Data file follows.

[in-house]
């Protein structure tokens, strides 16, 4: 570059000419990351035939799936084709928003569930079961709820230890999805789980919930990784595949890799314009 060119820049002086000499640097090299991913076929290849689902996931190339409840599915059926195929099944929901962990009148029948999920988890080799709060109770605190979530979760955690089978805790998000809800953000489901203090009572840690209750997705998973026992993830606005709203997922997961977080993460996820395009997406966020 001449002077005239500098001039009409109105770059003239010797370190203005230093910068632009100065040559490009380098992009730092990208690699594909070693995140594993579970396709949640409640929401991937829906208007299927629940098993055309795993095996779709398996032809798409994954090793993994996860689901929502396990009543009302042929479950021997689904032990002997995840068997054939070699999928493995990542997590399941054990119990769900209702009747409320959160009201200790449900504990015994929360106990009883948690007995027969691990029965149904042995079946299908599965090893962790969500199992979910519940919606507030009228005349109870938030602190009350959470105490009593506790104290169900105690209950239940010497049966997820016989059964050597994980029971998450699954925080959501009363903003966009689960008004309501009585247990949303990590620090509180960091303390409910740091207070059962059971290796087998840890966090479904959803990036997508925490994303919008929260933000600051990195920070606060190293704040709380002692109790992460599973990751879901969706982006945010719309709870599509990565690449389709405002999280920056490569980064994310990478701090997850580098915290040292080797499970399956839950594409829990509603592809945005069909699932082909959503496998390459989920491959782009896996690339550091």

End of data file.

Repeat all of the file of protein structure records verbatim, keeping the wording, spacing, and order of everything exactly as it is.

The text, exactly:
[in-house]
């Protein structure tokens, strides 16, 4: 570059000419990351035939799936084709928003569930079961709820230890999805789980919930990784595949890799314009 060119820049002086000499640097090299991913076929290849689902996931190339409840599915059926195929099944929901962990009148029948999920988890080799709060109770605190979530979760955690089978805790998000809800953000489901203090009572840690209750997705998973026992993830606005709203997922997961977080993460996820395009997406966020 001449002077005239500098001039009409109105770059003239010797370190203005230093910068632009100065040559490009380098992009730092990208690699594909070693995140594993579970396709949640409640929401991937829906208007299927629940098993055309795993095996779709398996032809798409994954090793993994996860689901929502396990009543009302042929479950021997689904032990002997995840068997054939070699999928493995990542997590399941054990119990769900209702009747409320959160009201200790449900504990015994929360106990009883948690007995027969691990029965149904042995079946299908599965090893962790969500199992979910519940919606507030009228005349109870938030602190009350959470105490009593506790104290169900105690209950239940010497049966997820016989059964050597994980029971998450699954925080959501009363903003966009689960008004309501009585247990949303990590620090509180960091303390409910740091207070059962059971290796087998840890966090479904959803990036997508925490994303919008929260933000600051990195920070606060190293704040709380002692109790992460599973990751879901969706982006945010719309709870599509990565690449389709405002999280920056490569980064994310990478701090997850580098915290040292080797499970399956839950594409829990509603592809945005069909699932082909959503496998390459989920491959782009896996690339550091």